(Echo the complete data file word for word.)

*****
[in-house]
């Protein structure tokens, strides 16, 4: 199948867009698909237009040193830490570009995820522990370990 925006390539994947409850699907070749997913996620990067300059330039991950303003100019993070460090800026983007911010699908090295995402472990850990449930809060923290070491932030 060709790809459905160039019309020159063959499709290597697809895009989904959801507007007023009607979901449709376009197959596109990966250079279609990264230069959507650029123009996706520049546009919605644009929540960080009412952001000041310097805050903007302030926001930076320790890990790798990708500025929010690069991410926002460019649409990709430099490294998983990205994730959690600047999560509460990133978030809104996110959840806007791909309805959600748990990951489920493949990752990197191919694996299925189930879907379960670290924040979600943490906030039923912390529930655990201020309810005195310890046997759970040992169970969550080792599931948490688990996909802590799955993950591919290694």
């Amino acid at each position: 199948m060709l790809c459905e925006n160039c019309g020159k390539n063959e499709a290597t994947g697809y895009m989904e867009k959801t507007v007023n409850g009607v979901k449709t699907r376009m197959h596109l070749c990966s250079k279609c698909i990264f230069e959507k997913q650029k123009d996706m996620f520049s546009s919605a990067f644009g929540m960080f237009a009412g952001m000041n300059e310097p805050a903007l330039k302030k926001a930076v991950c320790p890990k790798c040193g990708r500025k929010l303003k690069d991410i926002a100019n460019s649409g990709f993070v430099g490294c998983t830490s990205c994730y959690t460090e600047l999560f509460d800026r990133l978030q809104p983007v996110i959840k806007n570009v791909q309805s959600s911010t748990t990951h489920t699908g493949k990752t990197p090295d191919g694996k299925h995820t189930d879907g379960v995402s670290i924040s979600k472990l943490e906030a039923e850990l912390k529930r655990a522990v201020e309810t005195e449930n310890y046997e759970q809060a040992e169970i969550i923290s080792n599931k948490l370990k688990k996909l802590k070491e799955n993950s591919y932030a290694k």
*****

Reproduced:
[in-house]
């Protein structure tokens, strides 16, 4: 199948867009698909237009040193830490570009995820522990370990 925006390539994947409850699907070749997913996620990067300059330039991950303003100019993070460090800026983007911010699908090295995402472990850990449930809060923290070491932030 060709790809459905160039019309020159063959499709290597697809895009989904959801507007007023009607979901449709376009197959596109990966250079279609990264230069959507650029123009996706520049546009919605644009929540960080009412952001000041310097805050903007302030926001930076320790890990790798990708500025929010690069991410926002460019649409990709430099490294998983990205994730959690600047999560509460990133978030809104996110959840806007791909309805959600748990990951489920493949990752990197191919694996299925189930879907379960670290924040979600943490906030039923912390529930655990201020309810005195310890046997759970040992169970969550080792599931948490688990996909802590799955993950591919290694």
């Amino acid at each position: 199948m060709l790809c459905e925006n160039c019309g020159k390539n063959e499709a290597t994947g697809y895009m989904e867009k959801t507007v007023n409850g009607v979901k449709t699907r376009m197959h596109l070749c990966s250079k279609c698909i990264f230069e959507k997913q650029k123009d996706m996620f520049s546009s919605a990067f644009g929540m960080f237009a009412g952001m000041n300059e310097p805050a903007l330039k302030k926001a930076v991950c320790p890990k790798c040193g990708r500025k929010l303003k690069d991410i926002a100019n460019s649409g990709f993070v430099g490294c998983t830490s990205c994730y959690t460090e600047l999560f509460d800026r990133l978030q809104p983007v996110i959840k806007n570009v791909q309805s959600s911010t748990t990951h489920t699908g493949k990752t990197p090295d191919g694996k299925h995820t189930d879907g379960v995402s670290i924040s979600k472990l943490e906030a039923e850990l912390k529930r655990a522990v201020e309810t005195e449930n310890y046997e759970q809060a040992e169970i969550i923290s080792n599931k948490l370990k688990k996909l802590k070491e799955n993950s591919y932030a290694k």